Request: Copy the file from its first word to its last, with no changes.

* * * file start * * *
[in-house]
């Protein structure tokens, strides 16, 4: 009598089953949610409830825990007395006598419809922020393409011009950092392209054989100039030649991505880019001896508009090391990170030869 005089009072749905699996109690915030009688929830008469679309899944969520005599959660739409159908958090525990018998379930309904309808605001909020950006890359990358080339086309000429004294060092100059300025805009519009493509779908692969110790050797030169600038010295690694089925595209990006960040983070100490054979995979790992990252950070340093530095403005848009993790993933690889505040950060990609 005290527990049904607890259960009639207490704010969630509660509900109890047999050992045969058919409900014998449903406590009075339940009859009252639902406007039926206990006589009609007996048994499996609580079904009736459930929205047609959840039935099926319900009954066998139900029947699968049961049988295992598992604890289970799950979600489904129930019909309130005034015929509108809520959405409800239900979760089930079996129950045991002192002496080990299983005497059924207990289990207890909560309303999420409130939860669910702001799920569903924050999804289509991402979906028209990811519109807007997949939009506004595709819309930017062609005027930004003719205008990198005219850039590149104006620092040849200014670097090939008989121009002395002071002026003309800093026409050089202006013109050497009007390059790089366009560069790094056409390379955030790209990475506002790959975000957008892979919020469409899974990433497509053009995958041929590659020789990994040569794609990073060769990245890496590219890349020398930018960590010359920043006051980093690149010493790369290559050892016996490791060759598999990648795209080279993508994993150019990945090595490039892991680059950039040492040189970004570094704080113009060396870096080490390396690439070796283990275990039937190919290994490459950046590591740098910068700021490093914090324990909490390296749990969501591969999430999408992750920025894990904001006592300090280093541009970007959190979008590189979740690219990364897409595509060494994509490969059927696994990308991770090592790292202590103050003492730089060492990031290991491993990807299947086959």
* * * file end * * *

[in-house]
């Protein structure tokens, strides 16, 4: 009598089953949610409830825990007395006598419809922020393409011009950092392209054989100039030649991505880019001896508009090391990170030869 005089009072749905699996109690915030009688929830008469679309899944969520005599959660739409159908958090525990018998379930309904309808605001909020950006890359990358080339086309000429004294060092100059300025805009519009493509779908692969110790050797030169600038010295690694089925595209990006960040983070100490054979995979790992990252950070340093530095403005848009993790993933690889505040950060990609 005290527990049904607890259960009639207490704010969630509660509900109890047999050992045969058919409900014998449903406590009075339940009859009252639902406007039926206990006589009609007996048994499996609580079904009736459930929205047609959840039935099926319900009954066998139900029947699968049961049988295992598992604890289970799950979600489904129930019909309130005034015929509108809520959405409800239900979760089930079996129950045991002192002496080990299983005497059924207990289990207890909560309303999420409130939860669910702001799920569903924050999804289509991402979906028209990811519109807007997949939009506004595709819309930017062609005027930004003719205008990198005219850039590149104006620092040849200014670097090939008989121009002395002071002026003309800093026409050089202006013109050497009007390059790089366009560069790094056409390379955030790209990475506002790959975000957008892979919020469409899974990433497509053009995958041929590659020789990994040569794609990073060769990245890496590219890349020398930018960590010359920043006051980093690149010493790369290559050892016996490791060759598999990648795209080279993508994993150019990945090595490039892991680059950039040492040189970004570094704080113009060396870096080490390396690439070796283990275990039937190919290994490459950046590591740098910068700021490093914090324990909490390296749990969501591969999430999408992750920025894990904001006592300090280093541009970007959190979008590189979740690219990364897409595509060494994509490969059927696994990308991770090592790292202590103050003492730089060492990031290991491993990807299947086959």